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Showing posts from December, 2014

Die Standing

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I’m writing this in a Starbucks as I wait to take a train to Narita airport and then fly home to San Francisco for the holidays. I just spent three weeks at Nisodo, figuring out my housing situation, packing my belongings, and then doing the necessary farewell ceremonies that involve bowing to everybody in the Zendo. 
For about a year now I’ve been trying and failing to sufficiently write about the experience of practicing as a Zen nun in Japan. It’s difficult to convey the most unique and important aspects of women’s monastic training to a Western reader in a way that doesn’t make it seem either boring, unfair, or unnecessarily painful (which it can be… but there’s more to it than that! Hence the difficulty in writing about it).
After my most recent stay, though, the piece I feel is most important to share about women’s monastic practice in Japan is that, in my experience at least, there is no such thing as women’s practice or women’s Zen. What I mean is that while the exterior form of…

Broken Covenant

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My friend Rose Schwab is on the path to becoming a Unitarian minister. This is a sermon she gave to her predominantly white congregation in St. Louis, addressing the protests in Ferguson and the history of racism in America. I am constantly awed and inspired by her ability to get to the heart of what is most important and what is most true.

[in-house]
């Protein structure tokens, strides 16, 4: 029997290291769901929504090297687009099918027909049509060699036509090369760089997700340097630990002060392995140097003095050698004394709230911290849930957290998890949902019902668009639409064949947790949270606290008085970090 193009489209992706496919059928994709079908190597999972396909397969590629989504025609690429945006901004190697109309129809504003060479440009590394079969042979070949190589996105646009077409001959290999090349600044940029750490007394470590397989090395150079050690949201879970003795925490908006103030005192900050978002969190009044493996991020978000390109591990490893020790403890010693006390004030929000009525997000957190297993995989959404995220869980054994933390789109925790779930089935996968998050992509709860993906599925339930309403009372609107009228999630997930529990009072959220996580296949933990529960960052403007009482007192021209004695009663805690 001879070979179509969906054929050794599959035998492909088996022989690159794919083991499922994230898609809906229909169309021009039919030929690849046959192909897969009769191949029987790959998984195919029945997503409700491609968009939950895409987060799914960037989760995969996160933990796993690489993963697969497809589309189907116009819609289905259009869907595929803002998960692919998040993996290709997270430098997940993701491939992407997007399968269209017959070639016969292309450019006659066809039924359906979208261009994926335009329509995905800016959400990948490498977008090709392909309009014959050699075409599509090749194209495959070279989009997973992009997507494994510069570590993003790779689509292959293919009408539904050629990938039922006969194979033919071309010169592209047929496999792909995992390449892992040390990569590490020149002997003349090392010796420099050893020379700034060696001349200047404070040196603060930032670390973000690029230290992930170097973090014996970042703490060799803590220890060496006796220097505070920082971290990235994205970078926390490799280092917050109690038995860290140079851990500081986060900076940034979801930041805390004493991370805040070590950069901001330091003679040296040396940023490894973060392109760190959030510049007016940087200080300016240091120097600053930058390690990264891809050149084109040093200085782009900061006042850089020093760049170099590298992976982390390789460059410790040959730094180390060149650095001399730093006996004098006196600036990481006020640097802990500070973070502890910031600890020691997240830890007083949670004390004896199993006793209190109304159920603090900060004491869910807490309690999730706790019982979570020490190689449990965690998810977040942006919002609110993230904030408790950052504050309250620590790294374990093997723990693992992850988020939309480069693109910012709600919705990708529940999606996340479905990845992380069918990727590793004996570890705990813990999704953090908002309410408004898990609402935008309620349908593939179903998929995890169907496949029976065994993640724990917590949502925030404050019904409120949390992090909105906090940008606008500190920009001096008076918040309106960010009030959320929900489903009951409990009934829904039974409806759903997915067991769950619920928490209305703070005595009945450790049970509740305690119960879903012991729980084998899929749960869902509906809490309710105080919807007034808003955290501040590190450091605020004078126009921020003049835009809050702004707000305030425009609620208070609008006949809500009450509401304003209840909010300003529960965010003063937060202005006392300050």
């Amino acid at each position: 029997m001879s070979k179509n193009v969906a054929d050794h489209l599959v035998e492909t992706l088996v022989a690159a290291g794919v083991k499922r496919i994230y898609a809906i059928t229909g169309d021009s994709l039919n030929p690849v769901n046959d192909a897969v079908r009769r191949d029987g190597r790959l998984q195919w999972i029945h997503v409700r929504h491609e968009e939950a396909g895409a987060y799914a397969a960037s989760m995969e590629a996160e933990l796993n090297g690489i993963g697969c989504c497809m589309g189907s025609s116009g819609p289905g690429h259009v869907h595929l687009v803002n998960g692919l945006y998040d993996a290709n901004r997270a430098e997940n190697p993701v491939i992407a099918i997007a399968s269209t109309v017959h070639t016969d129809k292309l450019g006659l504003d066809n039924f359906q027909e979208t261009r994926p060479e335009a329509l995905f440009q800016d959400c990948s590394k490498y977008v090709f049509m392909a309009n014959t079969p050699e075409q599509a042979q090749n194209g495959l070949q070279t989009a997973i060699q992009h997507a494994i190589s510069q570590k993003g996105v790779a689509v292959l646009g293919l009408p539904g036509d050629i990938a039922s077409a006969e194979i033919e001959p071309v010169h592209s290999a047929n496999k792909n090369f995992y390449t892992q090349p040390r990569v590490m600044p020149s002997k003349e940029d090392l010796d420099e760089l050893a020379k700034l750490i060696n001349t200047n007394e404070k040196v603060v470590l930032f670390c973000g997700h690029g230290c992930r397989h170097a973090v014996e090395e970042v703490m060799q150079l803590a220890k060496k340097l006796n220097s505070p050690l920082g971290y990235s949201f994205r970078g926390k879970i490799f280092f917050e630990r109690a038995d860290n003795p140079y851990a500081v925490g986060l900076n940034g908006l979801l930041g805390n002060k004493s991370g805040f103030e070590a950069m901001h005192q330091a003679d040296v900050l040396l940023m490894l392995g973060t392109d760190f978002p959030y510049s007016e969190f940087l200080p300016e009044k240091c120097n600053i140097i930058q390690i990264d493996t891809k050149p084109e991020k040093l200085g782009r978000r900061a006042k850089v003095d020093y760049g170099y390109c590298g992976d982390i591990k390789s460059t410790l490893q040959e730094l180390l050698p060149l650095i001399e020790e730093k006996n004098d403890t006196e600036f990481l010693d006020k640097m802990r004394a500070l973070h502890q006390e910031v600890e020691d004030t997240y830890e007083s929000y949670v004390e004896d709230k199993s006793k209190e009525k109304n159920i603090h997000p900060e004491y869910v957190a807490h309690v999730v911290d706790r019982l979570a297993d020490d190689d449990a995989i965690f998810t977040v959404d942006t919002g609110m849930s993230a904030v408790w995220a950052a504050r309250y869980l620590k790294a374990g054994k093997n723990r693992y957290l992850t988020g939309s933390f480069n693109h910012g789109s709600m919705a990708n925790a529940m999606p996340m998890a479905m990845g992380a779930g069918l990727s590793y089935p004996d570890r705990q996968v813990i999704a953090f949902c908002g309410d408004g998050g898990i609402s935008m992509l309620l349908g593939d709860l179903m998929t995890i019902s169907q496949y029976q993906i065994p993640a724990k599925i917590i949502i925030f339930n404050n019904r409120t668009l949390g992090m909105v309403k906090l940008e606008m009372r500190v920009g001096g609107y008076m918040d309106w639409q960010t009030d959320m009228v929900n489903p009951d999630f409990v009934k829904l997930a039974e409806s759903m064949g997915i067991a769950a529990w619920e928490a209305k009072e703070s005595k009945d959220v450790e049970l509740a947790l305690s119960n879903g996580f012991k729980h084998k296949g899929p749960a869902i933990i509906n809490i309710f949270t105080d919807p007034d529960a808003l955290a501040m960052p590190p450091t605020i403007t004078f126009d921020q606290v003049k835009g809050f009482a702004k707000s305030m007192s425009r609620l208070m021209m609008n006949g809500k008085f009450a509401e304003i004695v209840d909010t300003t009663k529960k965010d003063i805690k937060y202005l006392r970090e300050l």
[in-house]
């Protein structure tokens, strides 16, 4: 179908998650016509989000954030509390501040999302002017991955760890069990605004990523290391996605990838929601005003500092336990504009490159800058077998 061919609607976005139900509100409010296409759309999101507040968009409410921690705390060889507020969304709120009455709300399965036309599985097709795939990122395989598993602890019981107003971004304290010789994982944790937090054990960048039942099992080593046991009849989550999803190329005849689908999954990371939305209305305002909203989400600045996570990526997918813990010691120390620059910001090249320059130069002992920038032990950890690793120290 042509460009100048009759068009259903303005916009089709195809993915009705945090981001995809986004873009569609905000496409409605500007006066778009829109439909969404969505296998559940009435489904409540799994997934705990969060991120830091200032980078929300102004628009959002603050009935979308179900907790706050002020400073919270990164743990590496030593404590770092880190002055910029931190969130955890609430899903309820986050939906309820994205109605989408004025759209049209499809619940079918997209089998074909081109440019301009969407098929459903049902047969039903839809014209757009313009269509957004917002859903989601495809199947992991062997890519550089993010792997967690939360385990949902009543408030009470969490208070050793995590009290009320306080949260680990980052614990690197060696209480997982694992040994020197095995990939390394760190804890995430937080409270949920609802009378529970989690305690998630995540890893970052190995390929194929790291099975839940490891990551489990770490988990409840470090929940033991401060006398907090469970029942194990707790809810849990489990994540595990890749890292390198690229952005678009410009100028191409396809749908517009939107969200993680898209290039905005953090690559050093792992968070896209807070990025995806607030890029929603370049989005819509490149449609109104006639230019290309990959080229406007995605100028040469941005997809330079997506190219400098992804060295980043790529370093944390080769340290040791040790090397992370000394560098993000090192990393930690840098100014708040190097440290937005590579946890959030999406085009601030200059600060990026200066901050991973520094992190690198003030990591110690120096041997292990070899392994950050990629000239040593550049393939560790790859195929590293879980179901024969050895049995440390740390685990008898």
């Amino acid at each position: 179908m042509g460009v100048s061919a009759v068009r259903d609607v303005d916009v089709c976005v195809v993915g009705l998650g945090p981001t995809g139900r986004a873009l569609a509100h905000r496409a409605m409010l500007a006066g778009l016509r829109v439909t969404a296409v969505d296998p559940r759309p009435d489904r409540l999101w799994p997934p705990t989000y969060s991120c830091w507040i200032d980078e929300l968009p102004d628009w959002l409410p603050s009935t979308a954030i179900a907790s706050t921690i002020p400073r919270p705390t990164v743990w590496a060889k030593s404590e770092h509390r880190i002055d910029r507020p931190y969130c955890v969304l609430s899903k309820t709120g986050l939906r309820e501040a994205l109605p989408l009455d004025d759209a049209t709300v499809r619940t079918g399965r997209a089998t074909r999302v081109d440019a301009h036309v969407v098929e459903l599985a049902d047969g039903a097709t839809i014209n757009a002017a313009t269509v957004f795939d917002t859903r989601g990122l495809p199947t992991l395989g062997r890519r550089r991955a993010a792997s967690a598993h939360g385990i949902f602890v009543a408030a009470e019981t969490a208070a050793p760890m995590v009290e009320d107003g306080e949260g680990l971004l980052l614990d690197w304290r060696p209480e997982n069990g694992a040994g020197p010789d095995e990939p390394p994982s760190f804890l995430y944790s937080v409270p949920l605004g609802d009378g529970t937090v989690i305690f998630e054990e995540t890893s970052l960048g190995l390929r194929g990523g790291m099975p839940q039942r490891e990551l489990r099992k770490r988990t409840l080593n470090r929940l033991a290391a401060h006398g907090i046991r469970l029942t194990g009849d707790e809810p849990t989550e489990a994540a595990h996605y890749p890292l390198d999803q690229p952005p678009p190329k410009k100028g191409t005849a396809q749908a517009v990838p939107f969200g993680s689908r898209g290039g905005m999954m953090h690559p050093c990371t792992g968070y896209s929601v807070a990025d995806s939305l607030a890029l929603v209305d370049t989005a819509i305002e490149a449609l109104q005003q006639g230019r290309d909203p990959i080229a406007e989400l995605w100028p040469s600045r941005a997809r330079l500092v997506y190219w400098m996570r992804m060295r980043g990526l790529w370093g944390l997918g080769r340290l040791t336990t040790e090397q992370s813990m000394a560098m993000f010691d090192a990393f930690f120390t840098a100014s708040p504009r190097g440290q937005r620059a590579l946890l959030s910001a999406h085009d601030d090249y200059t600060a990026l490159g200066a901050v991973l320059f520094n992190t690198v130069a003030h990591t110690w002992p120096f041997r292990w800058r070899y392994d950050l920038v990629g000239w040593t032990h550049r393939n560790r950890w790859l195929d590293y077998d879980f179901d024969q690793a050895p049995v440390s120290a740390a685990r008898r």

(When she sent this to me, she recommended that I read "every single sentence, because it builds." I have the same recommendation.)



Broken Covenant, Nov 30th, 2014Rose Schwab
A covenant is a promise about how we are going to be together.   When we covenant we promise that we are going to be accountable to each other.  
And we Unitarian Universalists undertake the communal process of covenanting each time we meet.  It is through covenants we are spoken into relationship.  It is through covenant that we pledge our love and dedication for one another. And, most importantly, it is through the process of process of covenant that we say to each ot…

Taking Up a Green Vegetable and Turning It Into the Best Party Ever

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The study abroad program I work on ends on Friday, and tonight we had a farewell dinner with our “Japanese Buddies,” the Japanese students who had signed up to be our friends and partners in intercultural exchange for the semester. I didn’t want to go to this party because a) I was never assigned a buddy since I am the teaching assistant and b) I am well aware how awkward Japanese parties are, especially the mandatory, organized-by-somebody-whose-job-it-is-to-organize-a-mandatory-party-above-the-cafeteria kind. There is something about the way social interaction in Japan happens that seems simultaneously forced, formal, and too private; it’s usually a huge room with lots of food, an exclusive group of people, organized games/speeches, and a group photo at the end. This is never a good recipe for making connection. But my boss made me go, so I went with the other students. 
When we arrived in the assigned room, we were immediately disheartened to see that the room was indeed made up to …